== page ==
Thread Number: 72587  /  Tag: Irons and Mangles
This just popped up!
[Down to Last]'s exclusive eBay Watch:
scroll >>> for more items
Post# 959010   9/25/2017 at 08:58 (365 days old) by CleanteamofNY ((Monroe, New York)        

cleanteamofny's profile picture


How your air conditioner plays catch-up to regulations

Environmental rules, like any regulation, upend industries and business behavior in obscure ways. Ultimately, however, like atax they usually leave consumers on the hook for the costs. I know because I'm one of them.

Why it matters to most of you: Nearly 90% of U.S. homes have air conditioners. If a technician encourages you to replace your A/C because of environmental rules, don't take the bait without first getting a second (and maybe a third) opinion.

Refrigerant 101: Refrigerants enable air conditioners to keep homes cool. There's three kinds to know that regulations are affecting.

  1. Most air conditioners installed before 2010 use refrigerants that deplete the Earth's ozone layer. In industry talk, it's called Freon R22.
  2. Most newer air conditioners use refrigerants that don't hurt the ozone layer but do contribute to climate change because they emit greenhouse gases.
  3. The air-conditioning industry is researching refrigerants that are friendly to both the ozone layer and climate change, which could be on the market in the next few years. The drawback: They're mildly flammable.

There's more to the story.....


Post# 959015 , Reply# 1   9/25/2017 at 09:15 (365 days old) by MrAlex (London, UK)        

My aircon has R410A/440 and on the package it said environmentally friendly, I don't know anything about refrigerants though

Post# 959029 , Reply# 2   9/25/2017 at 11:30 (365 days old) by Tomturbomatic (Beltsville, MD)        

It was an earth-friendly flammable refrigerant in the refrigerator that exploded in the UK and caused that awful fire in the high rise apartment building. If they come up with enough of these wonderful ozone saving refrigerants,  we will have to move kitchens back out to a separate building like in colonial times when open hearth cooking caused so many fires.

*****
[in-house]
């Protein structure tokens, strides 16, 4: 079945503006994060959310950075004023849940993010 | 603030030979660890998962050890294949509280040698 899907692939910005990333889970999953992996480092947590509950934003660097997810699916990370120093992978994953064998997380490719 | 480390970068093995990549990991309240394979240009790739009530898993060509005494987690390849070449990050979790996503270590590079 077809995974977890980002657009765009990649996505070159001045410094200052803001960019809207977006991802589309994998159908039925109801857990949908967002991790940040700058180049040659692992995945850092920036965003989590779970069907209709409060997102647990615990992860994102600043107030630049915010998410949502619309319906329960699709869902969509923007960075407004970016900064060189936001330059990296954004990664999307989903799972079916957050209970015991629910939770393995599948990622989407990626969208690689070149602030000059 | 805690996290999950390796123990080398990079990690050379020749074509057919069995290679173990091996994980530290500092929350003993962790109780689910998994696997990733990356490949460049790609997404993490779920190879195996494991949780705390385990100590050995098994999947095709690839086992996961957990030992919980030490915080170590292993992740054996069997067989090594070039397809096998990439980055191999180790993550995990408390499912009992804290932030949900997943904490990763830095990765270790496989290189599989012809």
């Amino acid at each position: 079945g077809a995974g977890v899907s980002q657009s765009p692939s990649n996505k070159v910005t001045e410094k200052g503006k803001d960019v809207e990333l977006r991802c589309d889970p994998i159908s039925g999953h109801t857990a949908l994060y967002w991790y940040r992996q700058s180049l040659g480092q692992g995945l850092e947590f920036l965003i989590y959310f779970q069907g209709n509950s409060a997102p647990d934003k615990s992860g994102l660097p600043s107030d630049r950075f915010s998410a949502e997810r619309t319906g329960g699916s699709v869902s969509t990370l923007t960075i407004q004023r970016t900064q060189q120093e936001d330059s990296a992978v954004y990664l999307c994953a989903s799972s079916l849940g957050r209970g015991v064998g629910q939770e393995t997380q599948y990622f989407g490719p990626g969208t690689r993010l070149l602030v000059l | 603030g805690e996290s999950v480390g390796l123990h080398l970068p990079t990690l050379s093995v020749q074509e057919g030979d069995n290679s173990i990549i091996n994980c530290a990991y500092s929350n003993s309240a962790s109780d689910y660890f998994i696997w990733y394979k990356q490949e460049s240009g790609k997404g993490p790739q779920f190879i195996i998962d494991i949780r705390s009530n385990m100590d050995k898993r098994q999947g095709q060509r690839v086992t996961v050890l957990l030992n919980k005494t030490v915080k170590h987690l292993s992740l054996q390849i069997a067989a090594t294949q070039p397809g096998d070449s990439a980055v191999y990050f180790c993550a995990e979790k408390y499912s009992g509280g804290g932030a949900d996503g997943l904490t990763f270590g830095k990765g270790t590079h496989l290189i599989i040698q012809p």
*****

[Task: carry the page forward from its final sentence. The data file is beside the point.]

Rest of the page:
Post# 959051 , Reply# 3   9/25/2017 at 14:48 (365 days old) by CleanteamofNY ((Monroe, New York)        

cleanteamofny's profile picture



I don't think we should go down this path, no matter which gas is used, they all have drawbacks and the flammable one should not be mandatory in states that shakes, JMHO!

Post# 959161 , Reply# 4   9/26/2017 at 01:45 (364 days old) by tolivac (greenville nc)        

Flammable refrigerants are a step BACKWARD----SAFETY!!!!!!These would be TOO DANGEROUS to use in HVAC units home or commercial and automotive.Some time back there was a hideous fire in a car that had the retrofit replacement flammable refrigerant-all folks perished in the car.HVAC engineers try to use refrigerants that are non toxic or flammable.Best to stick with what we were using-the leakage from those isn't that great-----AND----fun fact Volcanic eruptions release MORE CFC's into the atmosphere than man has!!!!

Post# 959167 , Reply# 5   9/26/2017 at 05:54 (364 days old) by Tomturbomatic (Beltsville, MD)        

There's a new brand name: Volcanic Refrigerants.

Post# 959176 , Reply# 6   9/26/2017 at 06:31 (364 days old) by tolivac (greenville nc)        

Another thought-some of the newer refrigerants maybe LESS efficient than the older CFC based ones!So systems will have to work HARDER and draw more power.Is this REALLY better?????

Forum Index:       Other Forums:                      

Comes to the Rescue!

The Discuss-o-Mat has stopped, buzzer is sounding!!!
If you would like to reply to this thread please log-in...

Discuss-O-MAT Log-In

New Members
Click Here To Sign Up.

Discuss-o-Mat Forums
Vintage Brochures, Service and Owners Manuals
Fun Vintage Washer Ephemera
See It Wash!
Video Downloads
Audio Downloads
Picture of the Day
Patent of the Day
Photos of our Collections
The Old Aberdeen Farm
Vintage Service Manuals
Vintage washer/dryer/dishwasher to sell?
Technical/service questions?
Looking for Parts?
Website related questions?
Digital Millennium Copyright Act Policy
Our Privacy Policy